Women suffer from depression twice as much as their male counterparts.
Life is full of ups and downs, but depression can make those lows seem insurmountable. Women often suffer from role strain as a result of conflicting and overwhelming responsibilities in their lives. Social pressures, however, may not be the only explanation for the higher depression rates: biological differences may play a fundamental role in making women more likely to suffer from the blues.
Your brain chemicals may be taking a beating:
- Premenstrual Changes: PMS affects the majority of women. Of those affected, 25-35% suffer from depression that occurs after ovulation. There is often a drop in serotonin, the mood-regulating hormone, a week or two before menstruation. A drop in thyroid hormones during this same time period can also trigger symptoms.
- The Pill: Oral contraceptives may also trigger depression in the same biochemical way that PMS will. Pills that are higher in progesterone are most likely to have a negative effect.
- Infertility treatments: As if the stress of seeking fertility care wasn’t enough, treatments that involve gonadotropins can have a significant impact on mood hormones.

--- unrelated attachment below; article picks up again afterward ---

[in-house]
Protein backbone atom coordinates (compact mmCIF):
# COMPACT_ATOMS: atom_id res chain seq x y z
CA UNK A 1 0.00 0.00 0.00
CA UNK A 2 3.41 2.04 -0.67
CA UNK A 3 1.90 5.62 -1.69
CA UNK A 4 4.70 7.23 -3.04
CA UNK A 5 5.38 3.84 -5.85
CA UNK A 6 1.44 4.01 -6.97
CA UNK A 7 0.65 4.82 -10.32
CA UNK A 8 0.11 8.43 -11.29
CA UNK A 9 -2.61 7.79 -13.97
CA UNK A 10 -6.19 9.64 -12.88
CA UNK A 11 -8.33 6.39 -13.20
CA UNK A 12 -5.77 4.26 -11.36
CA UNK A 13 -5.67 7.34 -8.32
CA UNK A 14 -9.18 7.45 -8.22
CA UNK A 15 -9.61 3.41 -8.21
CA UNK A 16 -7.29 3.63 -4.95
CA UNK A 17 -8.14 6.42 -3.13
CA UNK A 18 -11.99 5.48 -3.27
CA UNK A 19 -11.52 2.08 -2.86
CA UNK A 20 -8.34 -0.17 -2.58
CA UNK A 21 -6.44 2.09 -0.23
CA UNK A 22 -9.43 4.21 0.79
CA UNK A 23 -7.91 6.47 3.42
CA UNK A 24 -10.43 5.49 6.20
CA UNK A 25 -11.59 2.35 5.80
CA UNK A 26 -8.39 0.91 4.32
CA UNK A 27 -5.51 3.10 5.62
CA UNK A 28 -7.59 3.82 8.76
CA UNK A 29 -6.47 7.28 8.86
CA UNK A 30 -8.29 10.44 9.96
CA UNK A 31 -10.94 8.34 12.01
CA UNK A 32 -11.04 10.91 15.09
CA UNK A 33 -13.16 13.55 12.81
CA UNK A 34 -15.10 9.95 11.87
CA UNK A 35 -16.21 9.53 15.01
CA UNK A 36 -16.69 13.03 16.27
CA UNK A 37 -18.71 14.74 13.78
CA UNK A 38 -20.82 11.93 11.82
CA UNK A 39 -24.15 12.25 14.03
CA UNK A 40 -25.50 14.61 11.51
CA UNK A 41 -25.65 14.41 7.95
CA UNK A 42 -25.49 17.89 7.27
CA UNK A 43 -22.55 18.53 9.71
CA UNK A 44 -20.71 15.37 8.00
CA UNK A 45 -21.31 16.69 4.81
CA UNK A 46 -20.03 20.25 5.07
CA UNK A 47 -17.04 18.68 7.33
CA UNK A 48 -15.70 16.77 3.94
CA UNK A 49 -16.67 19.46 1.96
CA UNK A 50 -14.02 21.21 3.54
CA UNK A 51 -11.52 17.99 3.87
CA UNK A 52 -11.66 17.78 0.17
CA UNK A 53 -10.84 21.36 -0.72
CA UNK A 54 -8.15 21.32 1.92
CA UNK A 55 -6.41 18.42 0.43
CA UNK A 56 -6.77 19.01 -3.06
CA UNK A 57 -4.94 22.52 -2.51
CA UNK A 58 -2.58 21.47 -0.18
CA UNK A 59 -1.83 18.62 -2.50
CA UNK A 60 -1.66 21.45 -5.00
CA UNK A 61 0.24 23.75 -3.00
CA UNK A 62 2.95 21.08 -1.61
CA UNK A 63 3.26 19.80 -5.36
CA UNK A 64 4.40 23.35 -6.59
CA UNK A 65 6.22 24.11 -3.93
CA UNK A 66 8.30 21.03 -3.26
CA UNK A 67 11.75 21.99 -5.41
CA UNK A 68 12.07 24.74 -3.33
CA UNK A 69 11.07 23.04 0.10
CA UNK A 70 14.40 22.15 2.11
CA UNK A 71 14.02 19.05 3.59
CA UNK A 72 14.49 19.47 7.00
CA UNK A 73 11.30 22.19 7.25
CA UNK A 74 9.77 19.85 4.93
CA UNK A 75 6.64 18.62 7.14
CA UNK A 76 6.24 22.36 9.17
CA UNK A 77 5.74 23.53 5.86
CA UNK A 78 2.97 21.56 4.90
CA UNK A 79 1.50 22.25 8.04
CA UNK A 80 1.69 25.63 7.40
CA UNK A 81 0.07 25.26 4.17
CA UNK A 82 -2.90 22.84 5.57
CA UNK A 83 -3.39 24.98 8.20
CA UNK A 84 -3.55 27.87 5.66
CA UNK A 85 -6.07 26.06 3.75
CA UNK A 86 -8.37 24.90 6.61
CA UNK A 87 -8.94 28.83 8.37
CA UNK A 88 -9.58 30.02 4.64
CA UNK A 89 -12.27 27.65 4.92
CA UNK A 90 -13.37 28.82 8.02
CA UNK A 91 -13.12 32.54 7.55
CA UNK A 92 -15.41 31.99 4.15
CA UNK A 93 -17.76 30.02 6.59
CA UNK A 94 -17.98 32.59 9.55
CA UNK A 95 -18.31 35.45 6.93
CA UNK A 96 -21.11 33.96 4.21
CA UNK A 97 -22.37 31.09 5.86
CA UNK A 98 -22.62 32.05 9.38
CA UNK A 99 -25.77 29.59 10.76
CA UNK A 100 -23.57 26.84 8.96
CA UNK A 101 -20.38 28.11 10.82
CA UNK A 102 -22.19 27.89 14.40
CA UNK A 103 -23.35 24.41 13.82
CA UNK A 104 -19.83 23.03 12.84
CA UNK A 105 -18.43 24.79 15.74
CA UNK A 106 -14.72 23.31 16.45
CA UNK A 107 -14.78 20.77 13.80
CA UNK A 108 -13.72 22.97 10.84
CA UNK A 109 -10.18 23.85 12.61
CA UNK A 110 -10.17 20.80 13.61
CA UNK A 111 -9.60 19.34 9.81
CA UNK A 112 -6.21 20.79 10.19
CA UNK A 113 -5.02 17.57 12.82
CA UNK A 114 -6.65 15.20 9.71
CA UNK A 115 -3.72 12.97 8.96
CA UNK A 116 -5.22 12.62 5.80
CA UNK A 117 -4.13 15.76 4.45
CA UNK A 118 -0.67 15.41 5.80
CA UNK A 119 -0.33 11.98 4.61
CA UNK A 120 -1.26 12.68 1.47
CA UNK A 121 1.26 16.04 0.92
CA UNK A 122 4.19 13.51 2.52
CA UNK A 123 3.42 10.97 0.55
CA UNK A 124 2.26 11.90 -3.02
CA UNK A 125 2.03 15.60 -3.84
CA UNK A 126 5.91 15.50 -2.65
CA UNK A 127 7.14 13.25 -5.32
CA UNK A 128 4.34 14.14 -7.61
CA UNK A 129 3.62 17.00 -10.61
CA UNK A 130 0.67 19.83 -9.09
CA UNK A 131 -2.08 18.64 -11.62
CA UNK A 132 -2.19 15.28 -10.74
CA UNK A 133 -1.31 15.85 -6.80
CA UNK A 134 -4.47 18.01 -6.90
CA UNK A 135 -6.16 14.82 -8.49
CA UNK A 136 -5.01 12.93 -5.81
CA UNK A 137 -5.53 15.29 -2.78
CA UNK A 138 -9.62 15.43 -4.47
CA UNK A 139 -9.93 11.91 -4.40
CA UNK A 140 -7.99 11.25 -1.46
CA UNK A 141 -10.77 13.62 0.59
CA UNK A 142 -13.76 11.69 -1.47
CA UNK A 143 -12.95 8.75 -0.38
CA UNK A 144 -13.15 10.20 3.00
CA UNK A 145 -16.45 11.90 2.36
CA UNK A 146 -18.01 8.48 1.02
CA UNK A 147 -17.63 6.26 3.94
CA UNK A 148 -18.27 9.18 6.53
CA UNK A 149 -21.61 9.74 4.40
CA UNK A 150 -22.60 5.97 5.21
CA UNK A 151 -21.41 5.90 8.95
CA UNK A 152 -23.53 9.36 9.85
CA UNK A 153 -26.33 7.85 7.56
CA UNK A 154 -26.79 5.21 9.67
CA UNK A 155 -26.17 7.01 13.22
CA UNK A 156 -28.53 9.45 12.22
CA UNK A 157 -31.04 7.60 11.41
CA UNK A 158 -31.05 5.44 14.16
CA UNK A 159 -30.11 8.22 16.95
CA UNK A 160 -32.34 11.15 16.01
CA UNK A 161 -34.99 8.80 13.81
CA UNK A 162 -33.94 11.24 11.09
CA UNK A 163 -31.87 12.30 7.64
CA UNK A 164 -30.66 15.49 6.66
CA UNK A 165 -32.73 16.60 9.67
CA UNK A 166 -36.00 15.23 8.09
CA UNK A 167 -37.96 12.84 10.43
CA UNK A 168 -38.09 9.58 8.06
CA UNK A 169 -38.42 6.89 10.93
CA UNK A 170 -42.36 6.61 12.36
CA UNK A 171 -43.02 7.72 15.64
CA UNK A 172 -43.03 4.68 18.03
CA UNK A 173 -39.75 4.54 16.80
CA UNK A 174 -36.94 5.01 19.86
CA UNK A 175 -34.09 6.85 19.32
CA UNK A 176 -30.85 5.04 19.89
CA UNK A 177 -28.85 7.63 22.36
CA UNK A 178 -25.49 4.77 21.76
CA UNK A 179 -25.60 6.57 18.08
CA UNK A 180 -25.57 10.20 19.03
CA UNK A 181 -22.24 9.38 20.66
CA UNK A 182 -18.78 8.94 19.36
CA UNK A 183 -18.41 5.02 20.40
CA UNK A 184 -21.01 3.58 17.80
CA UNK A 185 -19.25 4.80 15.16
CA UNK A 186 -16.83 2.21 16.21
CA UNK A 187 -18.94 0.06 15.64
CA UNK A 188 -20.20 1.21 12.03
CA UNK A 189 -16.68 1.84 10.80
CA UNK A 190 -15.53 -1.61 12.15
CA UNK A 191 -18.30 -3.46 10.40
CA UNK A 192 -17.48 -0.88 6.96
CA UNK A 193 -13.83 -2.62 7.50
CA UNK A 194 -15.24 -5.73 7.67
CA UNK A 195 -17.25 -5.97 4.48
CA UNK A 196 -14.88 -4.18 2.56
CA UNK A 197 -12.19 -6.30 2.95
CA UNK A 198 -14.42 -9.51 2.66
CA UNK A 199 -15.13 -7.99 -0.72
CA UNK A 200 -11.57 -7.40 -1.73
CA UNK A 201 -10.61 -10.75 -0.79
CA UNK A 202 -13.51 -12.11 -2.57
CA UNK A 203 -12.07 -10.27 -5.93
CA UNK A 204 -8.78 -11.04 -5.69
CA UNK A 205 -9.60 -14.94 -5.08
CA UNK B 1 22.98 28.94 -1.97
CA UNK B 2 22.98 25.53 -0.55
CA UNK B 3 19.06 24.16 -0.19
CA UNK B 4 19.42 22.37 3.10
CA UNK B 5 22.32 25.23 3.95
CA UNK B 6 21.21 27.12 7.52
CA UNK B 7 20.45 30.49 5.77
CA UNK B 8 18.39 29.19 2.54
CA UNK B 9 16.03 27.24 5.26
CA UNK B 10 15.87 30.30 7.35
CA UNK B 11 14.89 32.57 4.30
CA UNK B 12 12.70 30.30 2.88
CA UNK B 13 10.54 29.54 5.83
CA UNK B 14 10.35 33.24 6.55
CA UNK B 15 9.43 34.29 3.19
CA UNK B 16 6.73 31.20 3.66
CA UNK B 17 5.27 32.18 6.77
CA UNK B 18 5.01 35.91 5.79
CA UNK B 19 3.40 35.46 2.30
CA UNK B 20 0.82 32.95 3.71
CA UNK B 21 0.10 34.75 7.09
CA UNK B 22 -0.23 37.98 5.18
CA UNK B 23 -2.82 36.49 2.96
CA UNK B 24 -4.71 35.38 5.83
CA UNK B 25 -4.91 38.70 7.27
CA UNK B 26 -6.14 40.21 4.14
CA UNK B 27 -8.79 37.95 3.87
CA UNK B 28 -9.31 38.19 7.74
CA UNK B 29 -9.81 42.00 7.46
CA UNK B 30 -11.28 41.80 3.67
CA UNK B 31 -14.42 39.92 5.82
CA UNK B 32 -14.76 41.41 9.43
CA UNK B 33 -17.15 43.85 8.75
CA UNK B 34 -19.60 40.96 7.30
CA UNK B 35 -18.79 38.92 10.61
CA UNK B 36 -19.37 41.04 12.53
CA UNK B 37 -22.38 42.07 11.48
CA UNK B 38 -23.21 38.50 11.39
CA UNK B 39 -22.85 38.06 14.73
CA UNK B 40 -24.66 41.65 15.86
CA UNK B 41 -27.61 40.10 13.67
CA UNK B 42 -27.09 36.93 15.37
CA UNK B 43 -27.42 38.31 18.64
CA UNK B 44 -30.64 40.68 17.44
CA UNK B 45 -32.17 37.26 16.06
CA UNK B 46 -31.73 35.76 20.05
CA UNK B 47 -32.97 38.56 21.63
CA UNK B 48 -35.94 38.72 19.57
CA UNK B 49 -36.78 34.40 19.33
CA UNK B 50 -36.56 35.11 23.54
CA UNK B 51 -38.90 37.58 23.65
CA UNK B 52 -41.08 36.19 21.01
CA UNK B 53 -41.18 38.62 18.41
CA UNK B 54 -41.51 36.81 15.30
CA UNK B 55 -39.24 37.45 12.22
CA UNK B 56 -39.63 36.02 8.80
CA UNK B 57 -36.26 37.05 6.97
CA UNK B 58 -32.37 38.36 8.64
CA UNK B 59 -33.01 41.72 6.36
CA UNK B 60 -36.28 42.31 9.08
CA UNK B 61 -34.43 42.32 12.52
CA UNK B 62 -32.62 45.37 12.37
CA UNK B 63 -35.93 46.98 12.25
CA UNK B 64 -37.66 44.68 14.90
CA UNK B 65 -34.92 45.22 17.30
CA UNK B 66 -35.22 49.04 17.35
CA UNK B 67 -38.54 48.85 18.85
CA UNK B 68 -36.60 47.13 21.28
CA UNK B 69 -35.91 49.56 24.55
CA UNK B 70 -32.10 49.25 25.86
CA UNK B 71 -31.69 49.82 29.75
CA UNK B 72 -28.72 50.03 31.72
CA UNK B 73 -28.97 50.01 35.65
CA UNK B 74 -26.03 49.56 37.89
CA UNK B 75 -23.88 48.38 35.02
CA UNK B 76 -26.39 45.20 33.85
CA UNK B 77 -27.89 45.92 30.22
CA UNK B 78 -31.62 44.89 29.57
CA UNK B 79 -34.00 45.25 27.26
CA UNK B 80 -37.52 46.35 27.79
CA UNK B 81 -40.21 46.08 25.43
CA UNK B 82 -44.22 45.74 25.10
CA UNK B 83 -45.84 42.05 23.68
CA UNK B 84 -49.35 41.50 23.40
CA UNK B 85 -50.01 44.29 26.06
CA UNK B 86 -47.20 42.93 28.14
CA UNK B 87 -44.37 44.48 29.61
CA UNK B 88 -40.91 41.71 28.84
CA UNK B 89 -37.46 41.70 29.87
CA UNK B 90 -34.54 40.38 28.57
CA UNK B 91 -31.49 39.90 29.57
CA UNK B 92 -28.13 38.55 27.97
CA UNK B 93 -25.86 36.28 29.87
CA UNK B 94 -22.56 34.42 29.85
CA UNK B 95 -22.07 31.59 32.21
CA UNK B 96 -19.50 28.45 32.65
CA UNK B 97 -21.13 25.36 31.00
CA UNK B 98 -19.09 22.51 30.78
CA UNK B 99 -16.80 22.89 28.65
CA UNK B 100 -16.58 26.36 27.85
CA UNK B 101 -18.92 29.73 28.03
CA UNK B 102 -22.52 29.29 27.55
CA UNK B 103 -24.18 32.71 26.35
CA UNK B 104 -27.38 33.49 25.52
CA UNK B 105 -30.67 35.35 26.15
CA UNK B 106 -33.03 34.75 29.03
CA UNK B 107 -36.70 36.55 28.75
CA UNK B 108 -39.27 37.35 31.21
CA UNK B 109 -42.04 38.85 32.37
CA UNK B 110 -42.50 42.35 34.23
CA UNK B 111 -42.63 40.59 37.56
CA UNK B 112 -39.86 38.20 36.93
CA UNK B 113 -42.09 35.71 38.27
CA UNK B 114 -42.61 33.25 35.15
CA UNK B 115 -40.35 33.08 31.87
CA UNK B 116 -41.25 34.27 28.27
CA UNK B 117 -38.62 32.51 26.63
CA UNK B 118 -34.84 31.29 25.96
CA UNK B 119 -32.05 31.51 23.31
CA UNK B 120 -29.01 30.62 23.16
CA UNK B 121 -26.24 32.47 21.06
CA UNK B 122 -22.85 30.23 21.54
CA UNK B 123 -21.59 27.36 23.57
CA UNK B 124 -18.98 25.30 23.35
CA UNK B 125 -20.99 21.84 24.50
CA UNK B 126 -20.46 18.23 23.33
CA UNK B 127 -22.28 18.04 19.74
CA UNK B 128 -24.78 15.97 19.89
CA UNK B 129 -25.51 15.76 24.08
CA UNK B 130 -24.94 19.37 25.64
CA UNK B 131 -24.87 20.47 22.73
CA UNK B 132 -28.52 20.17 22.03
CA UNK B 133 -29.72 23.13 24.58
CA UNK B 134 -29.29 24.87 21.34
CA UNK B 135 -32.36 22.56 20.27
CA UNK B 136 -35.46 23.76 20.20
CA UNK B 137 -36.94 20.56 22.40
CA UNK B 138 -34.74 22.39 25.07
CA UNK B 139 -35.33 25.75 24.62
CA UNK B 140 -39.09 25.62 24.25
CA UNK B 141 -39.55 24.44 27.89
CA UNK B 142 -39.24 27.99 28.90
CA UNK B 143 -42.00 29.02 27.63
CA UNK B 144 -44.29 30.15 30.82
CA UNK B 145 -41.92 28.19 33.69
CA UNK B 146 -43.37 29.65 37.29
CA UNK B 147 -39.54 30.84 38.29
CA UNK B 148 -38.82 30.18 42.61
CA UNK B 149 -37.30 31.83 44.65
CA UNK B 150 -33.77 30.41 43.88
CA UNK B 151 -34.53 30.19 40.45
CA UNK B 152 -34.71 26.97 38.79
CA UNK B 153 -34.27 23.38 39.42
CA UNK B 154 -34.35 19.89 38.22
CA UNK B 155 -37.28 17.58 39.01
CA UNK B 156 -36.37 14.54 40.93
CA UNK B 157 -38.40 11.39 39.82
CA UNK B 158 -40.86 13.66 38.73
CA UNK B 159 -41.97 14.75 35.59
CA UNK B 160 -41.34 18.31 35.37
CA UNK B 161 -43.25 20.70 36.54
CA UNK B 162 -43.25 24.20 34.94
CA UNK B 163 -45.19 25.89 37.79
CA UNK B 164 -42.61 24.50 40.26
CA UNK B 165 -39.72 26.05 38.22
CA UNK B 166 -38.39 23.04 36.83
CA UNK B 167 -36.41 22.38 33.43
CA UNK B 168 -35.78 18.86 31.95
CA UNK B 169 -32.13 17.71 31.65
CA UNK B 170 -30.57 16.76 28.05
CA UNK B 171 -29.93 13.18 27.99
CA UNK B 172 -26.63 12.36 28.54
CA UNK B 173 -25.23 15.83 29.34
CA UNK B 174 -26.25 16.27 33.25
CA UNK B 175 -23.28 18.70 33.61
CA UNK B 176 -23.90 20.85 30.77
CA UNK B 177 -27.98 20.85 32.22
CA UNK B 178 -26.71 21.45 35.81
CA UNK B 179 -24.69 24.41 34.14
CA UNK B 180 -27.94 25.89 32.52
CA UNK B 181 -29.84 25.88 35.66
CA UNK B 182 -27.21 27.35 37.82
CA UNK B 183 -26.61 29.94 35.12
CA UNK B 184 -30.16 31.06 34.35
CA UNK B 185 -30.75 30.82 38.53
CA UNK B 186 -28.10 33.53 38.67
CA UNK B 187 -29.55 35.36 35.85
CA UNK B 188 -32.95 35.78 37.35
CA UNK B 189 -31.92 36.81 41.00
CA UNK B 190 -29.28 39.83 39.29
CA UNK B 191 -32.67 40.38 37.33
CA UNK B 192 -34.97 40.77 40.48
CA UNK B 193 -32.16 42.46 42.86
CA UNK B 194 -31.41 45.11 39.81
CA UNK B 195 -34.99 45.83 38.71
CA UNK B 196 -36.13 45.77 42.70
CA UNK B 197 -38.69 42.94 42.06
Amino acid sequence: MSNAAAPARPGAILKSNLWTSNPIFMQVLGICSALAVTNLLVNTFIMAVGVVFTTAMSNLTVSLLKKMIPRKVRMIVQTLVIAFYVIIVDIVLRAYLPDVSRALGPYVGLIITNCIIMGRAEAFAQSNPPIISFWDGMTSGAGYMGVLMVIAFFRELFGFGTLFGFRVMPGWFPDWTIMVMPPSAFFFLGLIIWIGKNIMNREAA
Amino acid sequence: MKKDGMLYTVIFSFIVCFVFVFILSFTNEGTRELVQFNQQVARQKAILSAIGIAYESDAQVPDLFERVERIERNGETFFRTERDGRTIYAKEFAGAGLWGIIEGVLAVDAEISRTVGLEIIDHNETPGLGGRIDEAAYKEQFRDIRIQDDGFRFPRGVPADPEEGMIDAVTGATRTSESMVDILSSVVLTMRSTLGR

- Hypothyroidism: Women are more likely to suffer from hypothyroidism. The main symptoms associated with it include fatigue, weight gain and depression.
- Perimenopause and Menopause: Women can start going through perimenopause in their early 40’s and it can last for 10 or more years. The unpredictable fluctuations in reproductive hormones can trigger unexplainable blues.
If depression is suspected, it is important to rule out that it is not caused by a side effect of medication such as birth control. Also, be sure that thyroid disease is ruled out. Since women tend to suffer from more side effects of antidepressant because of differences in fat composition, it’s important to only resort to medication when it is truly indicated.